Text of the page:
webinar register page

Webinar banner
African American Women’s Activism in Historical Perspective
Join Smithsonian Affiliations for this program highlighting objects related to African American women’s history in the Smithsonian collections. This event focuses on African American women’s activism and contributions in historical perspective. Each speaker will explore an interesting aspect of African American women’s activism through an extended discussion of one or two objects.

Dr. Aleia Brown, Assistant Director of the African American History, Culture and Digital Humanities (AADHum) Initiative at the Maryland Institute for Technology in the Humanities, will participate in the discussion, along with the speakers listed below. Dr. Brown co-directs the Restorative Justice Project and leads research, teaching, and programmatic initiatives. As Curator of African American History and Culture at the Michigan State University Museum she worked with the Desmond & Leah Tutu Legacy Foundation in Cape Town, SA to co-curate the traveling exhibition Ubuntutu: Life Legacies of Love and Action. She has written and given talks on her two digital projects, #BlkTwitterstorians and #MuseumsRespondtoFerguson.

Mar 3, 2021 07:00 PM in Eastern Time (US and Canada)

Webinar logo
* Required information
Loading

By registering, I agree to the Privacy Statement and Terms of Service.

Register

Speakers

Dr. Crystal Moten
Curator @National Museum of American History
Dr. Crystal M. Moten is curator of African American History in the Division of Work and Industry at the Smithsonian’s National Museum of American History where she specializes in African American business and labor history. Previously, she has been an assistant professor of history in small liberal arts colleges on the east coast and in the upper Midwest. Her current research centers on the intersection of race, class, and gender and specifically black women’s economic activism in the civil rights era Urban Midwest. Her work has appeared in the Journal of Civil and Human Rights and a special issue of Souls, which focuses on the Black women’s work, culture, and politics. She has a chapter in The Strange Careers of Jim Crow North (NYU Press, 2019). Her forthcoming book is entitled Continually Working: Black Women’s  Economic Activism in Postwar Milwaukee.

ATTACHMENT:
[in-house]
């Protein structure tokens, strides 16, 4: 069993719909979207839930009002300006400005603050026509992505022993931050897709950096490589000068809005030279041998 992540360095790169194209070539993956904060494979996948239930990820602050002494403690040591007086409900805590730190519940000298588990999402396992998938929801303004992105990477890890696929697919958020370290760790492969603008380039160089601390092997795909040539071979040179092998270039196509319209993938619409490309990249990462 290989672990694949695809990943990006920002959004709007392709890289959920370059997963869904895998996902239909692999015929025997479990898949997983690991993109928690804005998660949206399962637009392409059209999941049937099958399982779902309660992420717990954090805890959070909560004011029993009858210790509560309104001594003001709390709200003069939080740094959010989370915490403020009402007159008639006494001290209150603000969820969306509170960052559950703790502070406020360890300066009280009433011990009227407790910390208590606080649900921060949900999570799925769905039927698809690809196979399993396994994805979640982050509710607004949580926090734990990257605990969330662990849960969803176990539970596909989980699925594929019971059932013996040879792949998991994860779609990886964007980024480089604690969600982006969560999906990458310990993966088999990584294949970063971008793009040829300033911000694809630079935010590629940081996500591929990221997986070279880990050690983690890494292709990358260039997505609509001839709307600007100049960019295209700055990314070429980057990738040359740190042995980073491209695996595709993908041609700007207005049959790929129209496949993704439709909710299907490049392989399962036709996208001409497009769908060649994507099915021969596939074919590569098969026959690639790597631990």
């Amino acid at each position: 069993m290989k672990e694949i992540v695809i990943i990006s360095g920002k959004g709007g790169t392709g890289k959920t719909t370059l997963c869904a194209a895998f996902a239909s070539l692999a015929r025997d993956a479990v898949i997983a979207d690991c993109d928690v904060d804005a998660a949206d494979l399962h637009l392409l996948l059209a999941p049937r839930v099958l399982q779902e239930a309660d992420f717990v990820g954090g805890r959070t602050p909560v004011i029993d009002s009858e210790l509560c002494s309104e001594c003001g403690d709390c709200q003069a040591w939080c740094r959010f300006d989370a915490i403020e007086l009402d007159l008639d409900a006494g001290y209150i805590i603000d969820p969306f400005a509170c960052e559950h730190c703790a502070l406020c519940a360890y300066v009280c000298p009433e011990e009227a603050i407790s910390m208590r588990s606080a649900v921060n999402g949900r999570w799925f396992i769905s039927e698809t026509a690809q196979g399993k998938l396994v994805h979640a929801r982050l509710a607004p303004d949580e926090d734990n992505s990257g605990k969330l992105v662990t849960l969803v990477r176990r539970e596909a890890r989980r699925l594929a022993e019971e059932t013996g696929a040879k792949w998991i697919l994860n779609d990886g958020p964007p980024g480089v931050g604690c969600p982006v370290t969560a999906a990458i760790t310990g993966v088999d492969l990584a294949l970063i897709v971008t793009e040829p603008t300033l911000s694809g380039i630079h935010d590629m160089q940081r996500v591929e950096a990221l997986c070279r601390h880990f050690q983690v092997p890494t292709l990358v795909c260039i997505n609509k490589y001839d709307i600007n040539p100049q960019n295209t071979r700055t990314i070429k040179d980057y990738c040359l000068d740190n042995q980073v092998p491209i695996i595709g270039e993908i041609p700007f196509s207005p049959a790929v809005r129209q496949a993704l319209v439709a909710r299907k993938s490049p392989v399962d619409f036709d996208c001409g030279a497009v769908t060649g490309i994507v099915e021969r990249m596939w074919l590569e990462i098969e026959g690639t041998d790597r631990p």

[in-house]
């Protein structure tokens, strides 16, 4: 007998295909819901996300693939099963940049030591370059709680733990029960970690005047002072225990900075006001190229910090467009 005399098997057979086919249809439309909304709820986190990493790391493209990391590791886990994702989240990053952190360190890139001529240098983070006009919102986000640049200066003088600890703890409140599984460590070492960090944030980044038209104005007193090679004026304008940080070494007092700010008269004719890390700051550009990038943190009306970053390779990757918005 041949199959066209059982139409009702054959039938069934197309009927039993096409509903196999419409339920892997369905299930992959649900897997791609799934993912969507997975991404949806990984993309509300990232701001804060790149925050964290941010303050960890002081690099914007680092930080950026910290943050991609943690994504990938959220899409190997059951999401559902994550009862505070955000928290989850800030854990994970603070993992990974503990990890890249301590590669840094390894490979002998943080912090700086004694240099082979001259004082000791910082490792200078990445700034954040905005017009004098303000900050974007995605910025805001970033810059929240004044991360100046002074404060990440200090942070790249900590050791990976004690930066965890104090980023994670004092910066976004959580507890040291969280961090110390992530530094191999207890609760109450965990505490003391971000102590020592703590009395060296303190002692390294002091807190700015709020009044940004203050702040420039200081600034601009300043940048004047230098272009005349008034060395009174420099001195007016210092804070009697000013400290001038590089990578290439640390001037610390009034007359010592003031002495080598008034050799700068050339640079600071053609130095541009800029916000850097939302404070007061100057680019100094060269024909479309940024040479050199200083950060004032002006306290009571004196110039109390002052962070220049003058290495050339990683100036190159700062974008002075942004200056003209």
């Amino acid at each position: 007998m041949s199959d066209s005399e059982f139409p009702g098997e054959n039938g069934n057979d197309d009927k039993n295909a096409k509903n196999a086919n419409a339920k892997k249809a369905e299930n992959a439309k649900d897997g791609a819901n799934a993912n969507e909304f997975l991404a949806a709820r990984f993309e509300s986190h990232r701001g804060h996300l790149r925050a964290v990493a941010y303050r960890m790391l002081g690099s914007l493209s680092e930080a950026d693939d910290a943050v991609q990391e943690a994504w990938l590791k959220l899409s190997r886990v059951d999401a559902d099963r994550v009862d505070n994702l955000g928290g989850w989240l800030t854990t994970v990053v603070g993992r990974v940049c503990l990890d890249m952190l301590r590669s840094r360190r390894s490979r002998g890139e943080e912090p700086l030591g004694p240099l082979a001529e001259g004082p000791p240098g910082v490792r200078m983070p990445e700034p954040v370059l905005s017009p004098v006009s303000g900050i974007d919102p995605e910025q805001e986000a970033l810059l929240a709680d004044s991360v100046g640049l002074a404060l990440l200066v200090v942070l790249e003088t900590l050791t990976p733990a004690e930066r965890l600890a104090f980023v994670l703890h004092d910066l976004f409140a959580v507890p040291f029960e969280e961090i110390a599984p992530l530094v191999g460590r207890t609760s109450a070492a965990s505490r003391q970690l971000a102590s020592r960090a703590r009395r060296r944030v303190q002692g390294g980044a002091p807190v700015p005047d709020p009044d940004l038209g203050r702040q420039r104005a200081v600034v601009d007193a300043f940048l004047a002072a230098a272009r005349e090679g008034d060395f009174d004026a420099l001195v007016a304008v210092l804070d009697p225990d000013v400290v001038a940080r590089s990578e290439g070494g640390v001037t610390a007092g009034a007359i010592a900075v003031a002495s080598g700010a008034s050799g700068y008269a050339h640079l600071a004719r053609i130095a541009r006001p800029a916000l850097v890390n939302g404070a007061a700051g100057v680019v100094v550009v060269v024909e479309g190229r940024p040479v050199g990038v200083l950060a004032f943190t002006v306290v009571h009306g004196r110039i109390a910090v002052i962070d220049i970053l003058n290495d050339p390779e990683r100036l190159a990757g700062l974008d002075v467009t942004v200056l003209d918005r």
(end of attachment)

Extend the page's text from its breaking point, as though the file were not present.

Dr. Nancy Bercaw
Chair, Division of Political and Military History @National Museum of American History
Dr. Bercaw's research is centered on how Americans define freedom and how they put these beliefs into action. As a professor at the University of Mississippi, she taught about how Americans root their freedom close to home and in ways that grow out of their experiences as men, women, black, white, northern, or southern. In 2013 she joined the National Museum of American History to work on the exhibition, Changing America: The Emancipation Proclamation 1863 and the March on Washington, 1963. Through objects, first-person voices, and powerful images, the exhibition illustrated how Americans (who were either disenfranchised or enslaved) fundamentally changed our nation. In 2013, Bercaw joined the National Museum of African American History and Culture to serve as lead curator of the Slavery and Freedom exhibition. Her work illuminates our ideas about citizenship and the nature of belonging. In 2017, she returned to NMAH to chair the Division of Political History.
Dr. Madupe Labode
Curator @National Museum of American History
Modupe Labode is a public historian who has been a curator at the National Museum of American History since August 2019.  She works in two divisions—Political and Military History and Culture and Community Life—and her area of concentration is African American Social Justice History. From 2007-2019, she taught history and museum studies at Indiana University–Purdue University Indianapolis, and was a public scholar of African American History and Museums.